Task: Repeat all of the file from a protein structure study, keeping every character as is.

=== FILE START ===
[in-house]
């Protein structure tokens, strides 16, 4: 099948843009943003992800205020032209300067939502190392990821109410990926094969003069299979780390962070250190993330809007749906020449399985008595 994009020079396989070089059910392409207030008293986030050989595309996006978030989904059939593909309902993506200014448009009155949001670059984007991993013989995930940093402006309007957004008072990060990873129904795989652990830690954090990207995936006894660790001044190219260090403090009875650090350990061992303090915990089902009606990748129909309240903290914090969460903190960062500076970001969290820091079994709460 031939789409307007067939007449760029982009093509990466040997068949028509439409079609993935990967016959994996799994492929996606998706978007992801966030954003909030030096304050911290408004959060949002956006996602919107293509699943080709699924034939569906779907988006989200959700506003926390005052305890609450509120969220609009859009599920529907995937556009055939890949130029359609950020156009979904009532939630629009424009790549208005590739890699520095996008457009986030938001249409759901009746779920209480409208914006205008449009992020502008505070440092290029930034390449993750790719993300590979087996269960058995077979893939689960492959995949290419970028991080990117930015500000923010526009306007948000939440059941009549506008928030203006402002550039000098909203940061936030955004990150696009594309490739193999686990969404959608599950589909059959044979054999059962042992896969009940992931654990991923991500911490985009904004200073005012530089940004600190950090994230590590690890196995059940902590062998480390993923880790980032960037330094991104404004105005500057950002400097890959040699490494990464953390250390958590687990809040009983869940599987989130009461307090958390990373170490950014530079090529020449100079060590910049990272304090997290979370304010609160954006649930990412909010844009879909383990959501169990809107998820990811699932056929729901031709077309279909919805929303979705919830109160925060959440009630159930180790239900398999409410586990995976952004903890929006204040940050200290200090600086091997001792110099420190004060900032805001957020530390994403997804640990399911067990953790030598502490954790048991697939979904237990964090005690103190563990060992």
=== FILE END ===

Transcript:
[in-house]
């Protein structure tokens, strides 16, 4: 099948843009943003992800205020032209300067939502190392990821109410990926094969003069299979780390962070250190993330809007749906020449399985008595 994009020079396989070089059910392409207030008293986030050989595309996006978030989904059939593909309902993506200014448009009155949001670059984007991993013989995930940093402006309007957004008072990060990873129904795989652990830690954090990207995936006894660790001044190219260090403090009875650090350990061992303090915990089902009606990748129909309240903290914090969460903190960062500076970001969290820091079994709460 031939789409307007067939007449760029982009093509990466040997068949028509439409079609993935990967016959994996799994492929996606998706978007992801966030954003909030030096304050911290408004959060949002956006996602919107293509699943080709699924034939569906779907988006989200959700506003926390005052305890609450509120969220609009859009599920529907995937556009055939890949130029359609950020156009979904009532939630629009424009790549208005590739890699520095996008457009986030938001249409759901009746779920209480409208914006205008449009992020502008505070440092290029930034390449993750790719993300590979087996269960058995077979893939689960492959995949290419970028991080990117930015500000923010526009306007948000939440059941009549506008928030203006402002550039000098909203940061936030955004990150696009594309490739193999686990969404959608599950589909059959044979054999059962042992896969009940992931654990991923991500911490985009904004200073005012530089940004600190950090994230590590690890196995059940902590062998480390993923880790980032960037330094991104404004105005500057950002400097890959040699490494990464953390250390958590687990809040009983869940599987989130009461307090958390990373170490950014530079090529020449100079060590910049990272304090997290979370304010609160954006649930990412909010844009879909383990959501169990809107998820990811699932056929729901031709077309279909919805929303979705919830109160925060959440009630159930180790239900398999409410586990995976952004903890929006204040940050200290200090600086091997001792110099420190004060900032805001957020530390994403997804640990399911067990953790030598502490954790048991697939979904237990964090005690103190563990060992």